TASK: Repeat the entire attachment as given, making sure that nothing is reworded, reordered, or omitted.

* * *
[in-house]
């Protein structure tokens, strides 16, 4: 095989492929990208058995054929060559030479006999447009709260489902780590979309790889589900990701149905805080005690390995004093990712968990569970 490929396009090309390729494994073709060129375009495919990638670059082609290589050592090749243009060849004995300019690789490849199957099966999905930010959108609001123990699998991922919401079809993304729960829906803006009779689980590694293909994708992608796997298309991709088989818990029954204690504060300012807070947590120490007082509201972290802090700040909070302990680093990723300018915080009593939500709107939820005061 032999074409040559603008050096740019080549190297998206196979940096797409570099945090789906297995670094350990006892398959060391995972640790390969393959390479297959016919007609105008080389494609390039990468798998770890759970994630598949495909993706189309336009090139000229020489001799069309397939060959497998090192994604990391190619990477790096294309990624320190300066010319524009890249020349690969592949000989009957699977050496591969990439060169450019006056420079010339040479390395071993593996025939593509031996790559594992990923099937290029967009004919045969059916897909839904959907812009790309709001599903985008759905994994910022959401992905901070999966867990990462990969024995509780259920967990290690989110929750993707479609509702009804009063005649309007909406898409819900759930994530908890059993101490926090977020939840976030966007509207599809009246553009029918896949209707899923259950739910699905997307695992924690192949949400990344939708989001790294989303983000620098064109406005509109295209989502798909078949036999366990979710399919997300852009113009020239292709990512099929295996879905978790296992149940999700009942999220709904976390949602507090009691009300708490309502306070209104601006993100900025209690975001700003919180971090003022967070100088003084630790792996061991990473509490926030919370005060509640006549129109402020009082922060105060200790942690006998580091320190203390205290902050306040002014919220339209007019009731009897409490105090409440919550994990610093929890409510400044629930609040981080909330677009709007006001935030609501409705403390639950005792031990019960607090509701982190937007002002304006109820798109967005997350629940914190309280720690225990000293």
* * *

[in-house]
């Protein structure tokens, strides 16, 4: 095989492929990208058995054929060559030479006999447009709260489902780590979309790889589900990701149905805080005690390995004093990712968990569970 490929396009090309390729494994073709060129375009495919990638670059082609290589050592090749243009060849004995300019690789490849199957099966999905930010959108609001123990699998991922919401079809993304729960829906803006009779689980590694293909994708992608796997298309991709088989818990029954204690504060300012807070947590120490007082509201972290802090700040909070302990680093990723300018915080009593939500709107939820005061 032999074409040559603008050096740019080549190297998206196979940096797409570099945090789906297995670094350990006892398959060391995972640790390969393959390479297959016919007609105008080389494609390039990468798998770890759970994630598949495909993706189309336009090139000229020489001799069309397939060959497998090192994604990391190619990477790096294309990624320190300066010319524009890249020349690969592949000989009957699977050496591969990439060169450019006056420079010339040479390395071993593996025939593509031996790559594992990923099937290029967009004919045969059916897909839904959907812009790309709001599903985008759905994994910022959401992905901070999966867990990462990969024995509780259920967990290690989110929750993707479609509702009804009063005649309007909406898409819900759930994530908890059993101490926090977020939840976030966007509207599809009246553009029918896949209707899923259950739910699905997307695992924690192949949400990344939708989001790294989303983000620098064109406005509109295209989502798909078949036999366990979710399919997300852009113009020239292709990512099929295996879905978790296992149940999700009942999220709904976390949602507090009691009300708490309502306070209104601006993100900025209690975001700003919180971090003022967070100088003084630790792996061991990473509490926030919370005060509640006549129109402020009082922060105060200790942690006998580091320190203390205290902050306040002014919220339209007019009731009897409490105090409440919550994990610093929890409510400044629930609040981080909330677009709007006001935030609501409705403390639950005792031990019960607090509701982190937007002002304006109820798109967005997350629940914190309280720690225990000293």